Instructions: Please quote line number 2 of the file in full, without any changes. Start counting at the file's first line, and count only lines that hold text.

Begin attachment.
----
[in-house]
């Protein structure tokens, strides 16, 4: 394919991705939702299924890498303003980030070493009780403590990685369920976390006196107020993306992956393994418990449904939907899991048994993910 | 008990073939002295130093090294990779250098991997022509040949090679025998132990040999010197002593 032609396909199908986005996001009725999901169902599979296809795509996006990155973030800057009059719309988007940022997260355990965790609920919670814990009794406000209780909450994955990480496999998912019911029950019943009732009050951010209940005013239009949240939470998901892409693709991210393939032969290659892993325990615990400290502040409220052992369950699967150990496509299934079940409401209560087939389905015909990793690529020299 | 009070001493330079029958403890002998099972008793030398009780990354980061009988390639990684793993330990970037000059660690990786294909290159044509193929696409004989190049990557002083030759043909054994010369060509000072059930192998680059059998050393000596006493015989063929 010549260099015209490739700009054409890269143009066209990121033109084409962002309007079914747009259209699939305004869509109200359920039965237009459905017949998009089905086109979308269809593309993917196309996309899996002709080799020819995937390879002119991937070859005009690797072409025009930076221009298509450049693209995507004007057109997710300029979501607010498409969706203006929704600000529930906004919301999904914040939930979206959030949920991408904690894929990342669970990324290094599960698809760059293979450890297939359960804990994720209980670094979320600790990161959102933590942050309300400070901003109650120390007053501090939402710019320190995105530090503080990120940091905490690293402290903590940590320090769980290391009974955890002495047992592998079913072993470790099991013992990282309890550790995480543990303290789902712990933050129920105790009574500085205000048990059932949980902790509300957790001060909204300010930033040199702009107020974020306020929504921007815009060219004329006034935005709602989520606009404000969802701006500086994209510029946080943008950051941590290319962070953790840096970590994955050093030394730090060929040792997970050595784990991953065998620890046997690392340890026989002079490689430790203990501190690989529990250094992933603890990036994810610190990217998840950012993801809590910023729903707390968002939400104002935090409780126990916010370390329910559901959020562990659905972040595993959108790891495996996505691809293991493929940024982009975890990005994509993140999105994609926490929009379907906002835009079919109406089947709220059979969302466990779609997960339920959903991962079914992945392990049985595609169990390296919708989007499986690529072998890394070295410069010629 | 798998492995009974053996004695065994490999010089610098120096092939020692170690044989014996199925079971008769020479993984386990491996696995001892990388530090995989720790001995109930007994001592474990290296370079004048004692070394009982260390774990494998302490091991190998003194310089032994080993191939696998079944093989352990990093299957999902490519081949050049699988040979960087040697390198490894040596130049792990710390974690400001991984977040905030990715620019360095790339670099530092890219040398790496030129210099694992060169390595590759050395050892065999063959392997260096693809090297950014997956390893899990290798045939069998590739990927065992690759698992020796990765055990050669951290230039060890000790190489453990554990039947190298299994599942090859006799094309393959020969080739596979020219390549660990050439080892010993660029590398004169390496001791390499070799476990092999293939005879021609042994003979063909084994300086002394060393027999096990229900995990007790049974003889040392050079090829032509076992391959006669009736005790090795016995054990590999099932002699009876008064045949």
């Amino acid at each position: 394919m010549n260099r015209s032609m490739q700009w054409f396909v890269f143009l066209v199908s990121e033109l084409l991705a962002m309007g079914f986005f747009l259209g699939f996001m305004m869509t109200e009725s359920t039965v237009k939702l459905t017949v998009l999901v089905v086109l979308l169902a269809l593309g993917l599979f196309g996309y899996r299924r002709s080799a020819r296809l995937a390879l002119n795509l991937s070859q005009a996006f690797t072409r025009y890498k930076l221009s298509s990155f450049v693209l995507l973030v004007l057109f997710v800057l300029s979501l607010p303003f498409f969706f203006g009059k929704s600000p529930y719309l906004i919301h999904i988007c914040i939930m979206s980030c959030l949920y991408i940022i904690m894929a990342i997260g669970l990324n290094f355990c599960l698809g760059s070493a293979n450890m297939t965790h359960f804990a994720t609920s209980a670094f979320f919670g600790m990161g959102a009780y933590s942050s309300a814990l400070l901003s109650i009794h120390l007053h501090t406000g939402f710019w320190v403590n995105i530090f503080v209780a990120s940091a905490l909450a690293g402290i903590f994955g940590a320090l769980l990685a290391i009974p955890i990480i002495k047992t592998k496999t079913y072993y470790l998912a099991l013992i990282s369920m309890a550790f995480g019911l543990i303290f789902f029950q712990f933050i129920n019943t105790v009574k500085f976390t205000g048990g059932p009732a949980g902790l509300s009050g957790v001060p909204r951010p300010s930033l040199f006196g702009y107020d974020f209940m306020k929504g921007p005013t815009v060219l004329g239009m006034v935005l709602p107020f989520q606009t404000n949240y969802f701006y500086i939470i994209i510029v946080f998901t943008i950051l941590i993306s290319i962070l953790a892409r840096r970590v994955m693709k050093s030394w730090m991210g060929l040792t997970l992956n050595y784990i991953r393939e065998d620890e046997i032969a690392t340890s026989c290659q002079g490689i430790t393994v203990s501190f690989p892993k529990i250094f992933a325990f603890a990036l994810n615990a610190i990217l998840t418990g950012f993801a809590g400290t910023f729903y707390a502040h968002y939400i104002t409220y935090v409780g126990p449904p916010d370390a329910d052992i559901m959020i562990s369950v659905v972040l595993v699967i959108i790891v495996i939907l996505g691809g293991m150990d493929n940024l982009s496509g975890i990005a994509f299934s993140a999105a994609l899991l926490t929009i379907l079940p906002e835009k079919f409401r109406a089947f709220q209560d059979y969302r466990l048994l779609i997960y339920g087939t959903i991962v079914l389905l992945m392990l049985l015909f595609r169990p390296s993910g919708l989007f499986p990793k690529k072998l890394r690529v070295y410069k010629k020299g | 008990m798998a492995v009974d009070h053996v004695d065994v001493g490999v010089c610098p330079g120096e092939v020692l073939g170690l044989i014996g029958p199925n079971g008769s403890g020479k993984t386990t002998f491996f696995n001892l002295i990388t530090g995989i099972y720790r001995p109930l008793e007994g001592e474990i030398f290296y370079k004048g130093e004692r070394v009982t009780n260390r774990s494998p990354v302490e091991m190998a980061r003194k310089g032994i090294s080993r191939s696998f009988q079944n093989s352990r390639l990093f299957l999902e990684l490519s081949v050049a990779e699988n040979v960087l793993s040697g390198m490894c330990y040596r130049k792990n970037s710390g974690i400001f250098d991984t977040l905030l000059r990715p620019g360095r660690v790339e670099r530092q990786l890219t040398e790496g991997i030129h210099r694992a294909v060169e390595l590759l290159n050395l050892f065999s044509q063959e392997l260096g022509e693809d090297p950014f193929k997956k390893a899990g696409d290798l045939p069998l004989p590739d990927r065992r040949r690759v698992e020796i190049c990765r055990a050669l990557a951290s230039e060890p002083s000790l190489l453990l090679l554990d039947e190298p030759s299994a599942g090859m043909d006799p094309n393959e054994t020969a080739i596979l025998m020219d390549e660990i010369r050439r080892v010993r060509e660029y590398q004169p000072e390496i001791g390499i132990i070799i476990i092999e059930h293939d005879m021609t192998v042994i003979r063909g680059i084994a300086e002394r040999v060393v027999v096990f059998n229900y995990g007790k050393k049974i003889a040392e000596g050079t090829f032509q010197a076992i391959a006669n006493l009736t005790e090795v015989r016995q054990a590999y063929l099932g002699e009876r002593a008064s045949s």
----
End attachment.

């Protein structure tokens, strides 16, 4: 394919991705939702299924890498303003980030070493009780403590990685369920976390006196107020993306992956393994418990449904939907899991048994993910 | 008990073939002295130093090294990779250098991997022509040949090679025998132990040999010197002593 032609396909199908986005996001009725999901169902599979296809795509996006990155973030800057009059719309988007940022997260355990965790609920919670814990009794406000209780909450994955990480496999998912019911029950019943009732009050951010209940005013239009949240939470998901892409693709991210393939032969290659892993325990615990400290502040409220052992369950699967150990496509299934079940409401209560087939389905015909990793690529020299 | 009070001493330079029958403890002998099972008793030398009780990354980061009988390639990684793993330990970037000059660690990786294909290159044509193929696409004989190049990557002083030759043909054994010369060509000072059930192998680059059998050393000596006493015989063929 010549260099015209490739700009054409890269143009066209990121033109084409962002309007079914747009259209699939305004869509109200359920039965237009459905017949998009089905086109979308269809593309993917196309996309899996002709080799020819995937390879002119991937070859005009690797072409025009930076221009298509450049693209995507004007057109997710300029979501607010498409969706203006929704600000529930906004919301999904914040939930979206959030949920991408904690894929990342669970990324290094599960698809760059293979450890297939359960804990994720209980670094979320600790990161959102933590942050309300400070901003109650120390007053501090939402710019320190995105530090503080990120940091905490690293402290903590940590320090769980290391009974955890002495047992592998079913072993470790099991013992990282309890550790995480543990303290789902712990933050129920105790009574500085205000048990059932949980902790509300957790001060909204300010930033040199702009107020974020306020929504921007815009060219004329006034935005709602989520606009404000969802701006500086994209510029946080943008950051941590290319962070953790840096970590994955050093030394730090060929040792997970050595784990991953065998620890046997690392340890026989002079490689430790203990501190690989529990250094992933603890990036994810610190990217998840950012993801809590910023729903707390968002939400104002935090409780126990916010370390329910559901959020562990659905972040595993959108790891495996996505691809293991493929940024982009975890990005994509993140999105994609926490929009379907906002835009079919109406089947709220059979969302466990779609997960339920959903991962079914992945392990049985595609169990390296919708989007499986690529072998890394070295410069010629 | 798998492995009974053996004695065994490999010089610098120096092939020692170690044989014996199925079971008769020479993984386990491996696995001892990388530090995989720790001995109930007994001592474990290296370079004048004692070394009982260390774990494998302490091991190998003194310089032994080993191939696998079944093989352990990093299957999902490519081949050049699988040979960087040697390198490894040596130049792990710390974690400001991984977040905030990715620019360095790339670099530092890219040398790496030129210099694992060169390595590759050395050892065999063959392997260096693809090297950014997956390893899990290798045939069998590739990927065992690759698992020796990765055990050669951290230039060890000790190489453990554990039947190298299994599942090859006799094309393959020969080739596979020219390549660990050439080892010993660029590398004169390496001791390499070799476990092999293939005879021609042994003979063909084994300086002394060393027999096990229900995990007790049974003889040392050079090829032509076992391959006669009736005790090795016995054990590999099932002699009876008064045949």